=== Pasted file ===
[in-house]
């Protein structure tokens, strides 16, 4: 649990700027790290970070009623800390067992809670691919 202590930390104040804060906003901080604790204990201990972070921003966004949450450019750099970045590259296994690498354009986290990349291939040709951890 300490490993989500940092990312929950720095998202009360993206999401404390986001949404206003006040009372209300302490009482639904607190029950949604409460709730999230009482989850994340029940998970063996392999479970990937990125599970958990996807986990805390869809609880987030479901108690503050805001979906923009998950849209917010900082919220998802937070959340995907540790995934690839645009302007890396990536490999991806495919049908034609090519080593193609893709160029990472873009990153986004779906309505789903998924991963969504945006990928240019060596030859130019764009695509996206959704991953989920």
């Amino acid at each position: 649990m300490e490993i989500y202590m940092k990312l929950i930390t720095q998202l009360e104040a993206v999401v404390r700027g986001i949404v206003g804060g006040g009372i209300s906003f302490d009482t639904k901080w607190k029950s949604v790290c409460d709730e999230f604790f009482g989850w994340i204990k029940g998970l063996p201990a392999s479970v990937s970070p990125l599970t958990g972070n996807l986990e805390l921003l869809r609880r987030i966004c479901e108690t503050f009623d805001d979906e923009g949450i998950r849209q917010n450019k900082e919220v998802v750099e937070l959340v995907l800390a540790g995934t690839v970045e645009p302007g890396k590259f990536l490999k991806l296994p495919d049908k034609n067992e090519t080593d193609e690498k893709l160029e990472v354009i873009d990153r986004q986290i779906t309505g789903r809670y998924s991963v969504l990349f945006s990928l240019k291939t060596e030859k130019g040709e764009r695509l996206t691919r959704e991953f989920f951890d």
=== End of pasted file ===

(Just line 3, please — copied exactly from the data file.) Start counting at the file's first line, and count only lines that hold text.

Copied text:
């Amino acid at each position: 649990m300490e490993i989500y202590m940092k990312l929950i930390t720095q998202l009360e104040a993206v999401v404390r700027g986001i949404v206003g804060g006040g009372i209300s906003f302490d009482t639904k901080w607190k029950s949604v790290c409460d709730e999230f604790f009482g989850w994340i204990k029940g998970l063996p201990a392999s479970v990937s970070p990125l599970t958990g972070n996807l986990e805390l921003l869809r609880r987030i966004c479901e108690t503050f009623d805001d979906e923009g949450i998950r849209q917010n450019k900082e919220v998802v750099e937070l959340v995907l800390a540790g995934t690839v970045e645009p302007g890396k590259f990536l490999k991806l296994p495919d049908k034609n067992e090519t080593d193609e690498k893709l160029e990472v354009i873009d990153r986004q986290i779906t309505g789903r809670y998924s991963v969504l990349f945006s990928l240019k291939t060596e030859k130019g040709e764009r695509l996206t691919r959704e991953f989920f951890d």